(a) Presence of oxygen atom present: presence of –OH group can be determined by the formation of acetates with acetic anhydride and benzoyate with 3.5-dinitirobenzoyl chloride. Primary alcoholic group undergo esterification more readily than secondary and tertiary alcohols.
(b) Presence of >C=O group: Terpenoids containing carbonyl function form crystalline addition products like oxime, phenyl hydrazone and bisulphite etc. If carbonyl function is in the form of aldehyde it gives carboxylic acid on oxidation without loss of any carbon atom whereas the ketone on oxidation yields a mixture of lesser number of carbon atoms.
3. Unsaturation: The presence of olefinic double bond is confirmed by means of bromine, and number of double bond determination by analysis of the bromide or by quantitative hydrogenation or by titration with monoperpthalic acid.
Presence of double bond also confirmed by means of catalytic hydrogenation or addition of halogen acids. Number of moles of HX absorbed by one molecule is equal to number of double bonds present.
4. Dehydrogenation: On dehydrogenation with sulphur, selenium, polonium or palladium terpenoids converted to aromatic compounds. Examination of these products the skelton structure and position of side chain in the original terpenoids can be determined.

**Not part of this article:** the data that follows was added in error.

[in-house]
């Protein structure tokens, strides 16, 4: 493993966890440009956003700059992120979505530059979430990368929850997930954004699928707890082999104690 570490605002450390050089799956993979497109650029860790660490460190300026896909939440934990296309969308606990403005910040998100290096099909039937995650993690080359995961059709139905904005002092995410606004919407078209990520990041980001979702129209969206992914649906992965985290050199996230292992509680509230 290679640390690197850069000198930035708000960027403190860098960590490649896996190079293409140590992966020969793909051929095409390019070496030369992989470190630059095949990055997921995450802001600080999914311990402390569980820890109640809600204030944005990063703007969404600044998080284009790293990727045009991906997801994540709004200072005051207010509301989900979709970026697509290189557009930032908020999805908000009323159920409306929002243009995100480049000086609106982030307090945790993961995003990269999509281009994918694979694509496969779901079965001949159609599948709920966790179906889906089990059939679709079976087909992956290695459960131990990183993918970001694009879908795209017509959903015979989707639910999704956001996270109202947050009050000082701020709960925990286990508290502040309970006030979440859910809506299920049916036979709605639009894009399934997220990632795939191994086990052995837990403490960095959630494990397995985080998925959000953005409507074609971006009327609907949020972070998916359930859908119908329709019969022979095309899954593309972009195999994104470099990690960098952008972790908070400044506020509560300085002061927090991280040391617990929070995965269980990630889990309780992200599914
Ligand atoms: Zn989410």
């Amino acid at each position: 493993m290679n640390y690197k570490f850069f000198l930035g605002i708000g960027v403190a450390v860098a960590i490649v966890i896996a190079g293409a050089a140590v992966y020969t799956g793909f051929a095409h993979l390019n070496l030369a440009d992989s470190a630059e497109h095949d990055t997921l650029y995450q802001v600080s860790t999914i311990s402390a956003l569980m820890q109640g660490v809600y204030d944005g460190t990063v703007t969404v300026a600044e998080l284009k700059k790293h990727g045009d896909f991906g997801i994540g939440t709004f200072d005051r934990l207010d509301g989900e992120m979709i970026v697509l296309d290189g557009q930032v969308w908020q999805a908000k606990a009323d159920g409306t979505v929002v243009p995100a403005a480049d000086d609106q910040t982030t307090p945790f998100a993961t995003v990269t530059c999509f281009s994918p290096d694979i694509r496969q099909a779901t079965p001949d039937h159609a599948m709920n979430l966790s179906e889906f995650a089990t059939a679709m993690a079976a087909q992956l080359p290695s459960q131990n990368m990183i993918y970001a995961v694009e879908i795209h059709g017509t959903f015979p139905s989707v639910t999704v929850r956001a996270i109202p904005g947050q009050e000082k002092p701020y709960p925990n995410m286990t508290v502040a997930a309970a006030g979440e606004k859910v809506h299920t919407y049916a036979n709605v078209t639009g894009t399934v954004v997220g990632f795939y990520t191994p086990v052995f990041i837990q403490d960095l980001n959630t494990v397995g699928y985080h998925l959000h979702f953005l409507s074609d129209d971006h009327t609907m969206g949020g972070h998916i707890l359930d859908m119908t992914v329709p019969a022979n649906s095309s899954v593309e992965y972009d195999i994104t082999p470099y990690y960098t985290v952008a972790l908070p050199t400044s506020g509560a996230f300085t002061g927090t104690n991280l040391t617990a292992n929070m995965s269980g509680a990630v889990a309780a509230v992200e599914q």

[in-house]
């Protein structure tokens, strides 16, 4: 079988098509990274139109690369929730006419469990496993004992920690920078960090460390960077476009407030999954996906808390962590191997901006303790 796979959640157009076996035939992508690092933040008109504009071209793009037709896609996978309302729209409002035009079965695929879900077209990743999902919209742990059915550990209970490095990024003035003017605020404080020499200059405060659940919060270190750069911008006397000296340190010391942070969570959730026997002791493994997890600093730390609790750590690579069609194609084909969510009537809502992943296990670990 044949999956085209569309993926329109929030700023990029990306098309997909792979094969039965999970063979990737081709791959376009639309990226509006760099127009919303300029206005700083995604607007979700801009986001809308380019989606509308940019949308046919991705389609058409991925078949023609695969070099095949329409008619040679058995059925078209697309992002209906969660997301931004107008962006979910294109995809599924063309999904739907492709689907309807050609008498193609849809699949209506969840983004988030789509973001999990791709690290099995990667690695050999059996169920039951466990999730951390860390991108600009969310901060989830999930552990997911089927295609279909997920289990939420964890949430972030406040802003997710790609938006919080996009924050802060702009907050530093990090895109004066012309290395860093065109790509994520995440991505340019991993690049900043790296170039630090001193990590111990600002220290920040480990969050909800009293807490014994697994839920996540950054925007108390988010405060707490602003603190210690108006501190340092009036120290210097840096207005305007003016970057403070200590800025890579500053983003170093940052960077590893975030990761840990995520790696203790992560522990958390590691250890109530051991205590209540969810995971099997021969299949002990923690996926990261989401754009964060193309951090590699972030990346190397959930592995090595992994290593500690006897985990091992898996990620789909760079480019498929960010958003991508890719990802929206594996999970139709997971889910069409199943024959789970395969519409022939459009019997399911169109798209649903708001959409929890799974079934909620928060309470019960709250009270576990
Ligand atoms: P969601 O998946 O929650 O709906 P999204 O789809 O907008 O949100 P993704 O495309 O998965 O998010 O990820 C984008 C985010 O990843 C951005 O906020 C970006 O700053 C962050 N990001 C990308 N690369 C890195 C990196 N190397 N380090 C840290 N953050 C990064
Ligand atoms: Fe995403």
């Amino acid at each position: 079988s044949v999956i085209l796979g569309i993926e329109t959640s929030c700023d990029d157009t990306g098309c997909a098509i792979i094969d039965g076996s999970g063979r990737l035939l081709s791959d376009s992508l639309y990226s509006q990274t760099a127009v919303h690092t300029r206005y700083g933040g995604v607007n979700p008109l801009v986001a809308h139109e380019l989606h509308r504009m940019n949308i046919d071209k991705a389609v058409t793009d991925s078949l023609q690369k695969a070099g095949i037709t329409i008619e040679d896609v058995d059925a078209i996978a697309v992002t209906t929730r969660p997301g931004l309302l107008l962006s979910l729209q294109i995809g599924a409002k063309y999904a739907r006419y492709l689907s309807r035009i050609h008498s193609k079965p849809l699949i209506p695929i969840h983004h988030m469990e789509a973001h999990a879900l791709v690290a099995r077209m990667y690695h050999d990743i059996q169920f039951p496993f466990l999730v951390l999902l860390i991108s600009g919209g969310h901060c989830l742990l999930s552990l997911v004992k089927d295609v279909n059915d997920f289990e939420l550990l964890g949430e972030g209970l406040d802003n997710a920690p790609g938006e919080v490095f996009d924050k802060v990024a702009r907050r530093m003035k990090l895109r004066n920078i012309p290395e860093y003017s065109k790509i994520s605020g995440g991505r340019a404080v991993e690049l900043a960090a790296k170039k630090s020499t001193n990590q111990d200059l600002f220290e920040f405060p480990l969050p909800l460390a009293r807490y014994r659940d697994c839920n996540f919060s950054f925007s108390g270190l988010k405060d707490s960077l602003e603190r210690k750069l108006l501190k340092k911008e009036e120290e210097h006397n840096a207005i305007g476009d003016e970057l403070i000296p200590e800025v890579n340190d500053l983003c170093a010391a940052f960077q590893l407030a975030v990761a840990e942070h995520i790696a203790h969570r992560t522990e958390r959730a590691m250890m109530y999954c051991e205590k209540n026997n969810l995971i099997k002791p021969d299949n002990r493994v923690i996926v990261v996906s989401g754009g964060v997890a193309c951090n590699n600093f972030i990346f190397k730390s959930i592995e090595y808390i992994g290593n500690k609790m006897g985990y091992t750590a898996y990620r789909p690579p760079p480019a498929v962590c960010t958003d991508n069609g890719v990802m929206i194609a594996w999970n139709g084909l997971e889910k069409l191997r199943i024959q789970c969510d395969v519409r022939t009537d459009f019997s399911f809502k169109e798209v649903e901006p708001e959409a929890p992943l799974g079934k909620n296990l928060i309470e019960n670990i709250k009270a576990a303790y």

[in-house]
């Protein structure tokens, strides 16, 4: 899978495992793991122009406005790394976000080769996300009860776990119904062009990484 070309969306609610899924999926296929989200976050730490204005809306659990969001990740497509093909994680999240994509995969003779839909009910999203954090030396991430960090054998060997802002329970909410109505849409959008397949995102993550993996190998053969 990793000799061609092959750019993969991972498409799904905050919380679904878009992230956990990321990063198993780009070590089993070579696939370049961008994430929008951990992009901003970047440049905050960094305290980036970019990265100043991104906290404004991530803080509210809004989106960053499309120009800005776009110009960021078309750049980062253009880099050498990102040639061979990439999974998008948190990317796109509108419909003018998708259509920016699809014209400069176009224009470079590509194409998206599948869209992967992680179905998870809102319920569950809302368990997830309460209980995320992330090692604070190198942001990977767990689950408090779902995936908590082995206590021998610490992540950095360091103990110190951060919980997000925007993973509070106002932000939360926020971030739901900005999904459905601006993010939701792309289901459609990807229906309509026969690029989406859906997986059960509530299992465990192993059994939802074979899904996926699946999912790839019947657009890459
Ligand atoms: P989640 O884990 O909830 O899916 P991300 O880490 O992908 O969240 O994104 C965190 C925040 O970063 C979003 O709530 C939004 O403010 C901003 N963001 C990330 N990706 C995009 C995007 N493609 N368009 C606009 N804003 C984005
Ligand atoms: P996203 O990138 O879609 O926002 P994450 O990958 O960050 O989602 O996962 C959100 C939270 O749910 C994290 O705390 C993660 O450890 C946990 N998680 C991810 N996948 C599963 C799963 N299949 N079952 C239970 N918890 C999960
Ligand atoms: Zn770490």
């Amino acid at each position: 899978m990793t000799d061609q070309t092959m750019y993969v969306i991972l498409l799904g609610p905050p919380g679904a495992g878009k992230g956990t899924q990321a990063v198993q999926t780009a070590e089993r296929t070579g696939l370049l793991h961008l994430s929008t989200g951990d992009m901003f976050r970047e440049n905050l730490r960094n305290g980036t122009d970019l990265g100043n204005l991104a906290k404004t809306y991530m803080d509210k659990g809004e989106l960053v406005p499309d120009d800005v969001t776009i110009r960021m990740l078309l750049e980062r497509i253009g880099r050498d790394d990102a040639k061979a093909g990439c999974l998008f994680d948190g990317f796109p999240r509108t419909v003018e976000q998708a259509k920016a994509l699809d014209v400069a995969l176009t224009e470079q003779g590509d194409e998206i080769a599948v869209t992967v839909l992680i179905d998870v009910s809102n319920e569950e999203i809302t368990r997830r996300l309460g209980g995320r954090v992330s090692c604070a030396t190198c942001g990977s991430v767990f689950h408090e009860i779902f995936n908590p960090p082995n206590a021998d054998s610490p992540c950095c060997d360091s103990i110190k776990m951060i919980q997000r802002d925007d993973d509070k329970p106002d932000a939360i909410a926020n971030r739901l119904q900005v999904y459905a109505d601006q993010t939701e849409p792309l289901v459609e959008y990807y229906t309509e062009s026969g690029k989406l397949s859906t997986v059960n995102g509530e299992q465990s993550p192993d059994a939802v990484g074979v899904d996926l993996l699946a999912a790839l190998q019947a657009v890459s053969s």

5. Oxidative degradation: Oxidative degradation has been the parallel tool for elucidating the structure of terpenoids. Reagents for degradative oxidation are ozone, acid, neutral or alkaline potassium permanganate, chromic acid, sodium hypobromide, osmium tetroxide, nitric acid, lead tetra acetate and peroxy acids. Since oxidizing agents are selective, depending on a particular group to be oxidized, the oxidizing agent is chosen with the help of structure of degradation products.
6. Number of the rings present: With the help of general formula of corresponding parent saturated hydrocarbon, number of rings present in that molecule can be determined.